At the Cedar Circle Farm in East Thetford, hundreds of different fruits, vegetables and plants are for sale.
"We grow about a 150 different kinds of vegetables -- 50 different kind of tomatoes alone," said the farm's Manager, Will Allen.
Allen wants to add another crop -- hemp. Experts say it's in the same family as marijuana but lacks potent levels of the chemical THC -- which gets you high. "We want to learn how to grow hemp because down the road, we think it is going to be a really important crop. In the short term it might be a legal nightmare," Allen said.
Because hemp is illegal under federal law, growing it here on the farm would just be too risky. In fact, it could put the entire business in jeopardy. Allen's had a run in with the feds before. In 2009, he was a among of group of protestors who planted hemp on the lawn of DEA headquarters. They were all arrested. And just because Vermont is moving closer to legalizing hemp cultivation -- a bill has passed both the House and Senate -- there is no stopping federal officials from coming into the state and shutting down the operation and possibly seizing the land.
Governor Peter Shumlin supports hemp production in Vermont but says it's tough to protect those who grow it. "We just don't have an answer to that. There are some others states that are considering adopting this policy, " he said. "The federal law doesn't make much sense, so we don't know exactly what the federal enforcement would be, and farmers would have to grow it at their own risk."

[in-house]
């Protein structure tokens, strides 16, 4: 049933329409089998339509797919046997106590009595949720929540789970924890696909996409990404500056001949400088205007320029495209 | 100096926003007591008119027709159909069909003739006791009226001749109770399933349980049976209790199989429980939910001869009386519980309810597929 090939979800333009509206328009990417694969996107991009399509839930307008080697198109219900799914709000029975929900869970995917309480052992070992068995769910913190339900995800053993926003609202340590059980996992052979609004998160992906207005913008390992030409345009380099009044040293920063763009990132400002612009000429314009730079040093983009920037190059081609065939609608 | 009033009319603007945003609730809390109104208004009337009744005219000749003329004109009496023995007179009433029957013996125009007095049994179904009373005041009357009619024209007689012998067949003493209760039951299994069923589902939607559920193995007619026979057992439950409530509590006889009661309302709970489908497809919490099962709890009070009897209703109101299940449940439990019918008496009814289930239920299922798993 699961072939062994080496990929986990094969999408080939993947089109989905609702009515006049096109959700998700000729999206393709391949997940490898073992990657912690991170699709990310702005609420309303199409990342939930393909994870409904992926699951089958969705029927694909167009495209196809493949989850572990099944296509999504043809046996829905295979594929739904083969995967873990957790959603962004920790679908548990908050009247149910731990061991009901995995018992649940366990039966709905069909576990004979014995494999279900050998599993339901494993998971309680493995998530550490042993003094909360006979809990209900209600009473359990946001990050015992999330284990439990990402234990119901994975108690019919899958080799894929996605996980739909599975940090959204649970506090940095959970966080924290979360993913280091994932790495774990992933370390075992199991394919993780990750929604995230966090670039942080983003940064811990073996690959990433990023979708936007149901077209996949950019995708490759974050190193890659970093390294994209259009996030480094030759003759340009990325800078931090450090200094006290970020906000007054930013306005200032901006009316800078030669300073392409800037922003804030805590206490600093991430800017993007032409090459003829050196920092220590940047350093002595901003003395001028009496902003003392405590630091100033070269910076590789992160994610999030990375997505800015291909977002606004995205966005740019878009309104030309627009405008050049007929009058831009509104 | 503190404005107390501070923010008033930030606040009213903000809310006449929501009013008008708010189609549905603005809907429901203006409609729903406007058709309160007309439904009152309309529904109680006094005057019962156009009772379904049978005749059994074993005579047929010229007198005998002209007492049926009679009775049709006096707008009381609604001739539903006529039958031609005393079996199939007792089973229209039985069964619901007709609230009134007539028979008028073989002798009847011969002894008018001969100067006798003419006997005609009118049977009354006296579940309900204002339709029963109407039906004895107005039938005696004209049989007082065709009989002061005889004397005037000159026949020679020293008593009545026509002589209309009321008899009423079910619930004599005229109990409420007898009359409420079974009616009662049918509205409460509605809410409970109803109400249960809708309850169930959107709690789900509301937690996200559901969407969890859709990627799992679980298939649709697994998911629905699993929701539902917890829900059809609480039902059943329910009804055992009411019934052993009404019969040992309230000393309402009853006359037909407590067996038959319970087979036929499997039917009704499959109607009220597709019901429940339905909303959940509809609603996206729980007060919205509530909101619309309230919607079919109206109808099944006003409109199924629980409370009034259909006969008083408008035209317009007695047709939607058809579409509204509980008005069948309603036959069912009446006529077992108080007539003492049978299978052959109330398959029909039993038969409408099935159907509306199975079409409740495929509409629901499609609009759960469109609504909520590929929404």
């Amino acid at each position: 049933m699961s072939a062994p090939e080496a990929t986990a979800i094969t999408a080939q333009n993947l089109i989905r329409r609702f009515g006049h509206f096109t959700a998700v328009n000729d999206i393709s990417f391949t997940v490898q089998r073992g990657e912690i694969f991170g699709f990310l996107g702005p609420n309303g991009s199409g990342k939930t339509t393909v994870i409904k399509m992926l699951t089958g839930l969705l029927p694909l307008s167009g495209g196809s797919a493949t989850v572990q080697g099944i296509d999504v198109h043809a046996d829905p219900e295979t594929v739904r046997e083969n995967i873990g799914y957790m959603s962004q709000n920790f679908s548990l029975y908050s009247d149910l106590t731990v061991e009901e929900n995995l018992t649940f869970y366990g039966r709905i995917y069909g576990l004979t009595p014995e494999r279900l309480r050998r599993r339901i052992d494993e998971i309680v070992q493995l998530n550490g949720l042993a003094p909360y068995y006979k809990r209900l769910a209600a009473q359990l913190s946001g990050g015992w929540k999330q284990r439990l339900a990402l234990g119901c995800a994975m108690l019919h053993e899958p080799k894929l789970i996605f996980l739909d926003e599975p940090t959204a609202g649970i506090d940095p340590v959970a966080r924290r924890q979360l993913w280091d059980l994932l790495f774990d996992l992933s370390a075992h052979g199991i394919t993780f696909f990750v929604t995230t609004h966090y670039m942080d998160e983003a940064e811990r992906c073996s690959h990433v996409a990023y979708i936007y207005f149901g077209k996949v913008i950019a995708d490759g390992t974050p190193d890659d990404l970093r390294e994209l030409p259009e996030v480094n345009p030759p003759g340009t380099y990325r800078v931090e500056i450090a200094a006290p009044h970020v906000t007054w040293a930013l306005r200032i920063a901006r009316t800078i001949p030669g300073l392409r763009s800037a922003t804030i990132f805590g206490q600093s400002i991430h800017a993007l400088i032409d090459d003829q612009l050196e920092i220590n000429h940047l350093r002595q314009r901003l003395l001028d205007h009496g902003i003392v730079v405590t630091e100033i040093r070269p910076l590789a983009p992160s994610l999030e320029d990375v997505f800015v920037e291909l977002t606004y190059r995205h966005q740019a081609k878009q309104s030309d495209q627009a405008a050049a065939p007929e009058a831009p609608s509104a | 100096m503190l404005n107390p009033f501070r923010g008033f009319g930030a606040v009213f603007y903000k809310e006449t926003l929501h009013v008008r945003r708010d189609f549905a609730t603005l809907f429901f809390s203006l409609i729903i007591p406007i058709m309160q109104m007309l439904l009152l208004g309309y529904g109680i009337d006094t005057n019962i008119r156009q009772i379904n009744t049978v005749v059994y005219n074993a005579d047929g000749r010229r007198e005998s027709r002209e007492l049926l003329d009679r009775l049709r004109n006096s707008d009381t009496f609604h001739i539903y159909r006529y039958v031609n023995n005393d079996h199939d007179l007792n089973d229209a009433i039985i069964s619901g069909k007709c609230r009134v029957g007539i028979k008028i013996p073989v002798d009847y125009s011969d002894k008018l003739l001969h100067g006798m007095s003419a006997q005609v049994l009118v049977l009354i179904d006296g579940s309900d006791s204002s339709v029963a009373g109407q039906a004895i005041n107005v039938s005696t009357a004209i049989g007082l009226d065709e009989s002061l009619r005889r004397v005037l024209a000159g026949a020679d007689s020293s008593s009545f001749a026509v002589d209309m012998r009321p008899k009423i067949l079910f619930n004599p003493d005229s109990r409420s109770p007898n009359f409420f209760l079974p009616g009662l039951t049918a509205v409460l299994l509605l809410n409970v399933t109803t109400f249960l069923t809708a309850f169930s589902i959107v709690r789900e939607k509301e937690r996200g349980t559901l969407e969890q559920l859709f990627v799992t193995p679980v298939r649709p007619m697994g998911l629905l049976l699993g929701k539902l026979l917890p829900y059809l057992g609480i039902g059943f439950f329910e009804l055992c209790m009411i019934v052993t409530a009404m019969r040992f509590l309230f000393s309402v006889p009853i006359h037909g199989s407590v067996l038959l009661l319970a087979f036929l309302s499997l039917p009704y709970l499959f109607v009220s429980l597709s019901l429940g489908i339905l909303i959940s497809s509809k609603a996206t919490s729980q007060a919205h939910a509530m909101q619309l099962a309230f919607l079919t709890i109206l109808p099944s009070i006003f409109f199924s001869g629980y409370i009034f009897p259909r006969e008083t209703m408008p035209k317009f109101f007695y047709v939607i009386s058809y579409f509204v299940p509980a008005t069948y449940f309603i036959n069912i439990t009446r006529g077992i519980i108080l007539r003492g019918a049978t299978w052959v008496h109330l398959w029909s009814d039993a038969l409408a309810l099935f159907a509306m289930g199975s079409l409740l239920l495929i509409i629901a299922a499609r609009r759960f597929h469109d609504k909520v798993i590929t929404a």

It's a plant that the advocacy group Rural Vermont has tried to legalize for years. "What we're hearing from the folks at the federal level who are working to pass legislation there, is that passing bills at the state level is providing momentum for the federal," said the group's Andrea Stander.
In the meantime, Allen has a plan. Start a new farm with a group of investors dedicated solely to growing hemp. "What we will do is buy another piece of property locally and grow hemp on that and put that property at risk," he said.
Risk that he says shouldn't be there in the first place because hemp seeds, oil and fabric are already sold legally in the U.S. And all come from the plant. "If we are going to get stoned ingesting hemp, why are they selling it in the local store," Allen said.
A question he poses as the hemp plant highlights a divide between federal and state law.
The Governor has not announced when he plans to sign the hemp bill into law. WCAX-TV asked for a comment from U.S. Attorney for Vermont, Tris Coffin, but did not get any immediate response.
Friday, April 18 2014 10:13 PM EDT2014-04-19 02:13:23 GMT
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